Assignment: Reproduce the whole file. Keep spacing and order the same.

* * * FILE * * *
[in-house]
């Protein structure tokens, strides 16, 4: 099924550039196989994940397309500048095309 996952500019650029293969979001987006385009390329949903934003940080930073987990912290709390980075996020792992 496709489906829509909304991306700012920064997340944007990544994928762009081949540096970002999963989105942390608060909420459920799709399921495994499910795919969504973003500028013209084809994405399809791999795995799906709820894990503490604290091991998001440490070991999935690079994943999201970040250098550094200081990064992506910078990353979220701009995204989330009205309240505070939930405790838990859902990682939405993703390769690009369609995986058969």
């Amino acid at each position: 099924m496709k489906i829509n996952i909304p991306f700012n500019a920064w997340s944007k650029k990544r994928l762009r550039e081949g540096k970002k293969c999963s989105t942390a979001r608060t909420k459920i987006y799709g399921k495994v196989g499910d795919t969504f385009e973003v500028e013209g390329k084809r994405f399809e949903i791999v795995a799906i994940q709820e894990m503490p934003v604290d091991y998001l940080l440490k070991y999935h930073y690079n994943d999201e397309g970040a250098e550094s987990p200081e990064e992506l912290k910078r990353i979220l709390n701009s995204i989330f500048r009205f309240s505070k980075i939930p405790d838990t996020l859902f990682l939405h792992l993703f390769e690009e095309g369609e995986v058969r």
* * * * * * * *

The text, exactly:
[in-house]
């Protein structure tokens, strides 16, 4: 099924550039196989994940397309500048095309 996952500019650029293969979001987006385009390329949903934003940080930073987990912290709390980075996020792992 496709489906829509909304991306700012920064997340944007990544994928762009081949540096970002999963989105942390608060909420459920799709399921495994499910795919969504973003500028013209084809994405399809791999795995799906709820894990503490604290091991998001440490070991999935690079994943999201970040250098550094200081990064992506910078990353979220701009995204989330009205309240505070939930405790838990859902990682939405993703390769690009369609995986058969």
């Amino acid at each position: 099924m496709k489906i829509n996952i909304p991306f700012n500019a920064w997340s944007k650029k990544r994928l762009r550039e081949g540096k970002k293969c999963s989105t942390a979001r608060t909420k459920i987006y799709g399921k495994v196989g499910d795919t969504f385009e973003v500028e013209g390329k084809r994405f399809e949903i791999v795995a799906i994940q709820e894990m503490p934003v604290d091991y998001l940080l440490k070991y999935h930073y690079n994943d999201e397309g970040a250098e550094s987990p200081e990064e992506l912290k910078r990353i979220l709390n701009s995204i989330f500048r009205f309240s505070k980075i939930p405790d838990t996020l859902f990682l939405h792992l993703f390769e690009e095309g369609e995986v058969r």